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A Chinese e-commerce giant is planning to deliver a ton of stuff—literally—by drone

Obsession
China's Transition
Obsession
China's Transition

Chinese online shopping giant Jingdong, or JD.com, the biggest e-commerce company after Alibaba, is planning to massively ramp up heavy-load drone delivery across a northern Chinese province.

Through a newly formed venture called JD Logistics, the company said it is testing out the world’s largest-scale drone delivery network so far, and plans to see its drones deliver products weighing as much as a metric ton, or about 2,200 pounds, or more. The company will target deliveries to more rural areas of the country’s northern Shaanxi Province, and will have hundreds of routes and drone bases.

Already operating 40 drones in four provinces —Beijing, Jiangsu, Guizhou and Sichuan—the company wants, among other things, to deliver products to local farmers and bring produce and fruits to consumers in Shaanxi before they spoil, a situation more likely if shipped by trucks along rough country roads.

Designed by JD, and manufactured mostly by Chinese domestic firms, the drones will focus first on carrying products to sparsely populated areas that are hard to get delivery personnel out to. “It’s very expensive to have a car drive out, even if you are 10 kilometers (6 miles) from the base,” says JD spokesman Josh Gartner, “You have to drive 10 kilometers each way when you merely have a couple of orders.”

Additionally,”The routes may be very difficult to drive on, sometimes it might take a couple of hours, when drones can do it within minutes.”

Heavy drone loads come with some potential problems. They require highly stable and therefore more expensive machines, and a larger place to land. To avoid crowds, the company will fly those drones along programmed routes without direct control by a person, according to Gartner, as it already does for its lighter drones. The drones are programmed to fly over rivers or fields, he added. Also, while the lighter load drones drop off parcels in a yard for someone to pick them up and take them to homes, the heavy ones will be dispatched to warehouses.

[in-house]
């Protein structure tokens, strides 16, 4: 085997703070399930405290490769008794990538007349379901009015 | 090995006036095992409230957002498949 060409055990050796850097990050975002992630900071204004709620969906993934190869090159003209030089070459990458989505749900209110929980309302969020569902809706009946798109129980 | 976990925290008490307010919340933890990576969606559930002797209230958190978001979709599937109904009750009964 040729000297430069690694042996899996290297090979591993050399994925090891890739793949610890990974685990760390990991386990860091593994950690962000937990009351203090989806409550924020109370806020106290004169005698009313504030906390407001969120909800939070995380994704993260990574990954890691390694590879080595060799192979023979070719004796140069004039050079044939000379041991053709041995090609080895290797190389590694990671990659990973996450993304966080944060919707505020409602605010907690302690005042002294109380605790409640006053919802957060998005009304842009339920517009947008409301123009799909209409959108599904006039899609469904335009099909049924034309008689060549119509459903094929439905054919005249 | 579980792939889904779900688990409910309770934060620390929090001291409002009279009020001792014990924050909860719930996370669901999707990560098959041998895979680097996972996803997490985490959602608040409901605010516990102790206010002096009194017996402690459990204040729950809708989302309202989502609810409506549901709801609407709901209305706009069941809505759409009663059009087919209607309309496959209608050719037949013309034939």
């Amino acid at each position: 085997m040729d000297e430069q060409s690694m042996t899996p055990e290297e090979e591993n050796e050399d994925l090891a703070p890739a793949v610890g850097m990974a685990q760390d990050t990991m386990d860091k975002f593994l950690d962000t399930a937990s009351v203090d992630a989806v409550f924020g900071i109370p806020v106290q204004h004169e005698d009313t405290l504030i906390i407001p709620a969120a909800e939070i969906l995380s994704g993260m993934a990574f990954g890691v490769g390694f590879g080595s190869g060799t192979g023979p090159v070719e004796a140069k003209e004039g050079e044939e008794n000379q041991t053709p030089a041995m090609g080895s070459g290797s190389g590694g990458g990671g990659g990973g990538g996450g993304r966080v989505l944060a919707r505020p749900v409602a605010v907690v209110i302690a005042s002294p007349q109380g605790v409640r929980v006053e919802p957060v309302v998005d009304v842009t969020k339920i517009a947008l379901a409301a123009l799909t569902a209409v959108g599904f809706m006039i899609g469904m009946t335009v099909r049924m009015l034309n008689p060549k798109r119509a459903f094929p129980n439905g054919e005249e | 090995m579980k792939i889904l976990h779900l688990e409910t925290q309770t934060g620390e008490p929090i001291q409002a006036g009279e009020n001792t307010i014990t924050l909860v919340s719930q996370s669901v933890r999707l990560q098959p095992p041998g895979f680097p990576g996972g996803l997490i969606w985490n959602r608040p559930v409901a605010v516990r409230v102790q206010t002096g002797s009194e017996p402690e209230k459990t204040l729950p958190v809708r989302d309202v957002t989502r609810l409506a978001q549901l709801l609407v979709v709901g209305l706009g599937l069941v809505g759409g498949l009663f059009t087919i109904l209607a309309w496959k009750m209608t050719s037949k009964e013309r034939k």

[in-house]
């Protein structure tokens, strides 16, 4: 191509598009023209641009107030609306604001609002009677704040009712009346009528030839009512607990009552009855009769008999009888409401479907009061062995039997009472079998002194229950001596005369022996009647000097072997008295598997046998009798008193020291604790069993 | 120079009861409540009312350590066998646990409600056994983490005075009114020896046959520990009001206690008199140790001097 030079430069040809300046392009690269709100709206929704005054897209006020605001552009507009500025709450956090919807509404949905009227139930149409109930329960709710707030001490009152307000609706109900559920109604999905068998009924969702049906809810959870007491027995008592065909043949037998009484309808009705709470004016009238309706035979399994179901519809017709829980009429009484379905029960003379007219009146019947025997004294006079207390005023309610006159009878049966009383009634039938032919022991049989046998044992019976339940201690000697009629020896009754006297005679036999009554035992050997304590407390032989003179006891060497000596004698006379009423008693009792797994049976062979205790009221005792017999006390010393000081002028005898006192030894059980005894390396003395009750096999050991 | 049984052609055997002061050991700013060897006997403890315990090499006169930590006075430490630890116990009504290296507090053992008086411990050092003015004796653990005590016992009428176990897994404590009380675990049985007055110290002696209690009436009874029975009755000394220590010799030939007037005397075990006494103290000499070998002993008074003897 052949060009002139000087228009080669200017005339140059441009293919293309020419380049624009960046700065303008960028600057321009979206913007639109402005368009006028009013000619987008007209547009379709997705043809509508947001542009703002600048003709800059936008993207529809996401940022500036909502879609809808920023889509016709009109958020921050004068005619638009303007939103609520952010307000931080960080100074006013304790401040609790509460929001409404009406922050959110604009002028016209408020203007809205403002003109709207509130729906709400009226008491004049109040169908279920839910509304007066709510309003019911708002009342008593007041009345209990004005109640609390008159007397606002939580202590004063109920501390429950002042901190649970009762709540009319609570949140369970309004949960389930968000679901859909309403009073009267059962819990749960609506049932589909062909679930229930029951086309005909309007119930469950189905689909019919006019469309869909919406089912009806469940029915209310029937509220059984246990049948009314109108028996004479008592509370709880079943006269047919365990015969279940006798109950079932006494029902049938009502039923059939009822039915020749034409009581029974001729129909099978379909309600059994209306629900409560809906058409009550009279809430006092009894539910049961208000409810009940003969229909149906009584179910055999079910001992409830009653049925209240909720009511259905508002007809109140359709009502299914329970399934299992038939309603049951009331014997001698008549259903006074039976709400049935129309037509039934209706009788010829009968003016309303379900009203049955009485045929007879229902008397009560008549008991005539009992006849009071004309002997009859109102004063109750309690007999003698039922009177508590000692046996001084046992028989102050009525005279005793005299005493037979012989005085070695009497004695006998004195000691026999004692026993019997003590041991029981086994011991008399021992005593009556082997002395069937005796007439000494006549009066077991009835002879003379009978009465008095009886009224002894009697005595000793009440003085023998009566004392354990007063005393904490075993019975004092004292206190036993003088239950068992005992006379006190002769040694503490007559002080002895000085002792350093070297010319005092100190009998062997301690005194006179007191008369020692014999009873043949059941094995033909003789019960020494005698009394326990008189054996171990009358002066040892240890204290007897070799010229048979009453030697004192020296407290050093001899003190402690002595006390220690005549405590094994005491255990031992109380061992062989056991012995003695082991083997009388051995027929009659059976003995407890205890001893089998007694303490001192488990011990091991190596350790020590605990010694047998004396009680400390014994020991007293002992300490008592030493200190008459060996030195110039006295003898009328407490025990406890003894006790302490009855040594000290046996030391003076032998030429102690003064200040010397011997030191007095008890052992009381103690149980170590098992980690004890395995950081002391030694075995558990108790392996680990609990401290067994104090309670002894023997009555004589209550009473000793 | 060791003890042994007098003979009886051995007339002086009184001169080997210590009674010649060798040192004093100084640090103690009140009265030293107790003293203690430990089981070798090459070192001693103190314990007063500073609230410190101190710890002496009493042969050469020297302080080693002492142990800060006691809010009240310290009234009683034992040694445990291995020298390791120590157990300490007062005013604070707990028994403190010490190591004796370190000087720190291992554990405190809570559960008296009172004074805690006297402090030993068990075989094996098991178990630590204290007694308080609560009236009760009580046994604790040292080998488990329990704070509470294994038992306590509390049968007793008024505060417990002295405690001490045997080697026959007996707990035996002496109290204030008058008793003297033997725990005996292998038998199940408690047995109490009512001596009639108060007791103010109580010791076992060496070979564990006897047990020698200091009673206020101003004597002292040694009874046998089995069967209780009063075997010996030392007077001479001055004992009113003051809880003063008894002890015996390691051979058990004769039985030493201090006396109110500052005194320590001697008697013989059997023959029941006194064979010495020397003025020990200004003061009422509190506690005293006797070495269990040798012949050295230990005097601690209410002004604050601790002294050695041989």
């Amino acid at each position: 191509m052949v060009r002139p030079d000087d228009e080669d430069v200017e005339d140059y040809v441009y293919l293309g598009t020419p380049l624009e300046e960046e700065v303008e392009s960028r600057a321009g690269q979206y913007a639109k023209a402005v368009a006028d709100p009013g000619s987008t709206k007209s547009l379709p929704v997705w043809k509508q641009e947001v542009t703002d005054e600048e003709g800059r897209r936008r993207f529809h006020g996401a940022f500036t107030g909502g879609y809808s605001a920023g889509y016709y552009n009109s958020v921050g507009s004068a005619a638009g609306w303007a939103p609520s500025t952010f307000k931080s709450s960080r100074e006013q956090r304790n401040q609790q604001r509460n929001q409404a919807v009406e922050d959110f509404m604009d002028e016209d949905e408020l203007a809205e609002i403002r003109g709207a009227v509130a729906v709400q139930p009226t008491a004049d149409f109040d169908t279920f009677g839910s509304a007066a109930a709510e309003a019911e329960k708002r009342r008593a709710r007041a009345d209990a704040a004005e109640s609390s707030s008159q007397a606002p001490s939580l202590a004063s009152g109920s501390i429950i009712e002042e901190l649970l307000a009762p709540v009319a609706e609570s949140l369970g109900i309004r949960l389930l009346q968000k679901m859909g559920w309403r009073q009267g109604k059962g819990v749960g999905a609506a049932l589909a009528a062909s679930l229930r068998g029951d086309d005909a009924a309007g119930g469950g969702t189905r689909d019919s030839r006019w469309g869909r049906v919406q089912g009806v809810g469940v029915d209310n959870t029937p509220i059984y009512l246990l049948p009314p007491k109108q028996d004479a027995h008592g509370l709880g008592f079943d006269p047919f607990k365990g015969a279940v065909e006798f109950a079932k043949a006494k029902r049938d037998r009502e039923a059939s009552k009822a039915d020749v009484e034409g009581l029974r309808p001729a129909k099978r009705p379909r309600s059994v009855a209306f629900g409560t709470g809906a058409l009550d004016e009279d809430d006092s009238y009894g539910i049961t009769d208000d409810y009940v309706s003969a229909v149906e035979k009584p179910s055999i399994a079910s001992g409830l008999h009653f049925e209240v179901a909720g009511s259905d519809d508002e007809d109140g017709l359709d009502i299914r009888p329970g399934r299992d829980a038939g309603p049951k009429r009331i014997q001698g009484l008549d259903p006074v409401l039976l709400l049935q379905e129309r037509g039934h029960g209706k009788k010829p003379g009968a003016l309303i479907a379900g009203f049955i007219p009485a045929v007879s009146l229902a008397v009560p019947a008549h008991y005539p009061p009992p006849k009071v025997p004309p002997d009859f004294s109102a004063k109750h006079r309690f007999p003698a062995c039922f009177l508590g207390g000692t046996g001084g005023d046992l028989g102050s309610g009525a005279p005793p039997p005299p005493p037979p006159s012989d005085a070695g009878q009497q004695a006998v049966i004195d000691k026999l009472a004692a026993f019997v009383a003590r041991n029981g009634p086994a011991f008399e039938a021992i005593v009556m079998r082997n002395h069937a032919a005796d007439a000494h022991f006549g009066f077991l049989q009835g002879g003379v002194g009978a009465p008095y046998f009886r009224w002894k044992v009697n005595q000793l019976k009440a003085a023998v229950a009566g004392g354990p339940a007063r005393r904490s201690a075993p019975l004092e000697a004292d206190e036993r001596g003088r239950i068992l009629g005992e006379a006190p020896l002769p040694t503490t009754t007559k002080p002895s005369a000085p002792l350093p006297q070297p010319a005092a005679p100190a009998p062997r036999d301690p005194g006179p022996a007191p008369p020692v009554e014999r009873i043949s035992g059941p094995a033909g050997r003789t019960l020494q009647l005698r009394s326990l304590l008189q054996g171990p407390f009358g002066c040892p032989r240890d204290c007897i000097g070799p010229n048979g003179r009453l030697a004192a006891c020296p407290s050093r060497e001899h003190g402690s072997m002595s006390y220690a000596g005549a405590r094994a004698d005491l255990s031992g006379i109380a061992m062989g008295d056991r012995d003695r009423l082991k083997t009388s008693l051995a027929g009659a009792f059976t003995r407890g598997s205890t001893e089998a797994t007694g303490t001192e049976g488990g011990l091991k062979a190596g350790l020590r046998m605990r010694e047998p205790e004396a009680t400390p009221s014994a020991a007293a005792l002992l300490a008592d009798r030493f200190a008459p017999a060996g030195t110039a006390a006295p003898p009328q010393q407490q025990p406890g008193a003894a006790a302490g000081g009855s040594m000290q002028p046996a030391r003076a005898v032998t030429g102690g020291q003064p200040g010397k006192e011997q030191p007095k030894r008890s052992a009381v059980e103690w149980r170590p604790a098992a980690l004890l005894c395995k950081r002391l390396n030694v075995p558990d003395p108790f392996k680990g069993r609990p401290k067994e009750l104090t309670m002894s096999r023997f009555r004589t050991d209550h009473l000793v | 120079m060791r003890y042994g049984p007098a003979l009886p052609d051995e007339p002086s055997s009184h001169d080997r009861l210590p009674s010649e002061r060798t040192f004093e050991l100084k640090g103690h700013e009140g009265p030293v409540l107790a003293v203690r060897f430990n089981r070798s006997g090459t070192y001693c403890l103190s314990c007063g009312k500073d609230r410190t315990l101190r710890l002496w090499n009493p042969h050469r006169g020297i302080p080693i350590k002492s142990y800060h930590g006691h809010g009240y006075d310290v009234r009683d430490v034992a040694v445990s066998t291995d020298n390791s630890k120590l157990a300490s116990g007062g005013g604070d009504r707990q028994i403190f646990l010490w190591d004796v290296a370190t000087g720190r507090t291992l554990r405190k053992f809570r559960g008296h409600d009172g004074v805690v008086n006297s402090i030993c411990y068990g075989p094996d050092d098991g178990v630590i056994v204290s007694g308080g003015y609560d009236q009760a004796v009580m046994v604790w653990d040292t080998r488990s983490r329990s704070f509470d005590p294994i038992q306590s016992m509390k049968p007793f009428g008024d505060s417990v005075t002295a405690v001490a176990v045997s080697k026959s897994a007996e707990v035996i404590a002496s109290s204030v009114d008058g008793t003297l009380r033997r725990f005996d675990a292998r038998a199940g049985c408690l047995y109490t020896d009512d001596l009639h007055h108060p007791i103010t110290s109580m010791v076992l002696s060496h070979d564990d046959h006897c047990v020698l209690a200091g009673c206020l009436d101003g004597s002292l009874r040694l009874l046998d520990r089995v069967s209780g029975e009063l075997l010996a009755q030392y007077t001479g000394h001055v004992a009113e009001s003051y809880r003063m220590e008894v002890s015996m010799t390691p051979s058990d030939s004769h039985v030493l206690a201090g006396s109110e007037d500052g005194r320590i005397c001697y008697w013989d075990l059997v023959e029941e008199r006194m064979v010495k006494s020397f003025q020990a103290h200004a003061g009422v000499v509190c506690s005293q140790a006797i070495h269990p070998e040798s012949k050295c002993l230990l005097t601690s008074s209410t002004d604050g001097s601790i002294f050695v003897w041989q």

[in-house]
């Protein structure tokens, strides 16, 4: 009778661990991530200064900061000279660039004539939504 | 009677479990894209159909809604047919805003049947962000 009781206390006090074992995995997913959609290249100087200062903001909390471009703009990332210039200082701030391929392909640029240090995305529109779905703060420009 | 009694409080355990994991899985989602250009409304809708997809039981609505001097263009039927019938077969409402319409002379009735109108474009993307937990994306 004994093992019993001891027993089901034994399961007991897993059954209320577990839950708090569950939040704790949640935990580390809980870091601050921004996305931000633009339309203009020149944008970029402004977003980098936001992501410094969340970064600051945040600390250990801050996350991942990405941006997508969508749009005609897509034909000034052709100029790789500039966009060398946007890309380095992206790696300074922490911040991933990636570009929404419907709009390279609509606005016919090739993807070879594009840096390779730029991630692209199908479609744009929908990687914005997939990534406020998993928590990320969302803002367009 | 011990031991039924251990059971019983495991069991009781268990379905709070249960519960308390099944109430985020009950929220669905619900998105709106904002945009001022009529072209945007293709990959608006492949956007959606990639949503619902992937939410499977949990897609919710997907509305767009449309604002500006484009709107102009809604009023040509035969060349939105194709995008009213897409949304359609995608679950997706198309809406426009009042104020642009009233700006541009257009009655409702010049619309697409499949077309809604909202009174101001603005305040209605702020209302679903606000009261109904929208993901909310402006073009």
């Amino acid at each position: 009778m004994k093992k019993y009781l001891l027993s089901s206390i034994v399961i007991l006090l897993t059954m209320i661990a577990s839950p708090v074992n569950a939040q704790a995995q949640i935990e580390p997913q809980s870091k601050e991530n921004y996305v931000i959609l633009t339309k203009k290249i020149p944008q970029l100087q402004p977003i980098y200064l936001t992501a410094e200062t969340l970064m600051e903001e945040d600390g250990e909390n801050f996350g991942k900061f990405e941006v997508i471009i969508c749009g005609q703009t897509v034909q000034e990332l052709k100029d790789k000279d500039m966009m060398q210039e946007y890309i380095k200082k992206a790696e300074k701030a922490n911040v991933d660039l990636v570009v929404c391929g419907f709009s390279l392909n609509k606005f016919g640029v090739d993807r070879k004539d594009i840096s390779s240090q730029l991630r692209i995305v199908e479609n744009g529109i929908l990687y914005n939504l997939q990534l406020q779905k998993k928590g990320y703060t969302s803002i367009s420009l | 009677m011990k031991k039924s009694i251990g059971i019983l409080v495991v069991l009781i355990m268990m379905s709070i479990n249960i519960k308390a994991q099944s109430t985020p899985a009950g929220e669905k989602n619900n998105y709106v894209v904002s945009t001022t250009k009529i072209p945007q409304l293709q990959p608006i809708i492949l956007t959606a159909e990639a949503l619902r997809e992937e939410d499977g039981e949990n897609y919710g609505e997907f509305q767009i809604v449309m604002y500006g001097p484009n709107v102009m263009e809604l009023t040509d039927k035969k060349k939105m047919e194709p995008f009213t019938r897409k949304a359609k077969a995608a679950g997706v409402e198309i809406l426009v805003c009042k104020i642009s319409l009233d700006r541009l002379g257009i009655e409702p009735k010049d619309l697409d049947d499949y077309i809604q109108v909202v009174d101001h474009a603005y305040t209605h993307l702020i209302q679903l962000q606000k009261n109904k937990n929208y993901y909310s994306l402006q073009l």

The demand for better logistics has been rising thanks to China’s booming e-commerce, helping some people make their fortunes.

JD began using bright red flying robots in eastern Jiangsu province in late 2015. It also tested drones (Link in Chinese) carrying weights of 10 to 15 kilograms (9.3 miles) in the same province in June. Another logistics giant SF Express, one of the earliest in China to provide drone delivery service, operated 500 drone flights a day in 2015.

Drones carrying as little as 10 pounds can be considered heavy-lift drones. But JD’s plan to fly a ton or more wouldn’t be the heaviest load carried by an unmanned aerial device. The US Marines have unmanned cargo choppers that can ferry loads of as much as 6,000 pounds, up from about 3,000 pounds when it first started testing them in 2010.

The ramp up in drone delivery comes as China moves towards more regulation for private drone ownership, requiring last week that individual owners register their devices. China is home to the world’s biggest manufacturer of civilian drones, DJI. Chinese manufacturers sold some 80,000 aerial drones in the country in the first three months of last year, a 30% increase from the previous quarter, according to US-based technology market research company IDC.

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